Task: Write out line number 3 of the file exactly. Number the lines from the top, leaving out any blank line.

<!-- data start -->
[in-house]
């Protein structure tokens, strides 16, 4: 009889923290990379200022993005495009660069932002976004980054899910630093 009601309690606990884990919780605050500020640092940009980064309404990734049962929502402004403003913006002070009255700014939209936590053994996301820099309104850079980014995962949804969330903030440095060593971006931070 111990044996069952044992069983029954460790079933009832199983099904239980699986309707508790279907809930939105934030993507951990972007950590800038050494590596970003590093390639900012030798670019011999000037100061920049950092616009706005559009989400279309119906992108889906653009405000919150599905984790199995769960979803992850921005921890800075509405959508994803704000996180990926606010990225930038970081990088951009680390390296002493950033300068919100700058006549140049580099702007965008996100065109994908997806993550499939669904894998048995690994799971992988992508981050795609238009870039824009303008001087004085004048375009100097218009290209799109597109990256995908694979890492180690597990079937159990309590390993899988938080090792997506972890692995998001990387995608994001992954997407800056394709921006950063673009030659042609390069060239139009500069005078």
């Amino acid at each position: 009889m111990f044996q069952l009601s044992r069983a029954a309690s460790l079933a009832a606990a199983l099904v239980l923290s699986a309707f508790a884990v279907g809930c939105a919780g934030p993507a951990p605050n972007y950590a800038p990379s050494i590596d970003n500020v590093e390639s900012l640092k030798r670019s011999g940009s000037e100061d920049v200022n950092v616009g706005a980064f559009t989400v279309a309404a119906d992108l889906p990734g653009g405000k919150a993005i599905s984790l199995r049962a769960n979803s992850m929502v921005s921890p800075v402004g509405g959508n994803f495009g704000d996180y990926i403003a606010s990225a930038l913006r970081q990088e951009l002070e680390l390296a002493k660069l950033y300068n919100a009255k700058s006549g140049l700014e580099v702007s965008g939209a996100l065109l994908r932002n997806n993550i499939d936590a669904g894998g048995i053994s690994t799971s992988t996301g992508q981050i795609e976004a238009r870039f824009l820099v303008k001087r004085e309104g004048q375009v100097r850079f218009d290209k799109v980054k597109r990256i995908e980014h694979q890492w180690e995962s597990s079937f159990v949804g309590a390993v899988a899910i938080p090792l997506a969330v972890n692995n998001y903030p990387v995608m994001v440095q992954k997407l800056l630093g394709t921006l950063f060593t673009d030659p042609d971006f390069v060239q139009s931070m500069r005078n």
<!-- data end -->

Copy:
């Amino acid at each position: 009889m111990f044996q069952l009601s044992r069983a029954a309690s460790l079933a009832a606990a199983l099904v239980l923290s699986a309707f508790a884990v279907g809930c939105a919780g934030p993507a951990p605050n972007y950590a800038p990379s050494i590596d970003n500020v590093e390639s900012l640092k030798r670019s011999g940009s000037e100061d920049v200022n950092v616009g706005a980064f559009t989400v279309a309404a119906d992108l889906p990734g653009g405000k919150a993005i599905s984790l199995r049962a769960n979803s992850m929502v921005s921890p800075v402004g509405g959508n994803f495009g704000d996180y990926i403003a606010s990225a930038l913006r970081q990088e951009l002070e680390l390296a002493k660069l950033y300068n919100a009255k700058s006549g140049l700014e580099v702007s965008g939209a996100l065109l994908r932002n997806n993550i499939d936590a669904g894998g048995i053994s690994t799971s992988t996301g992508q981050i795609e976004a238009r870039f824009l820099v303008k001087r004085e309104g004048q375009v100097r850079f218009d290209k799109v980054k597109r990256i995908e980014h694979q890492w180690e995962s597990s079937f159990v949804g309590a390993v899988a899910i938080p090792l997506a969330v972890n692995n998001y903030p990387v995608m994001v440095q992954k997407l800056l630093g394709t921006l950063f060593t673009d030659p042609d971006f390069v060239q139009s931070m500069r005078n």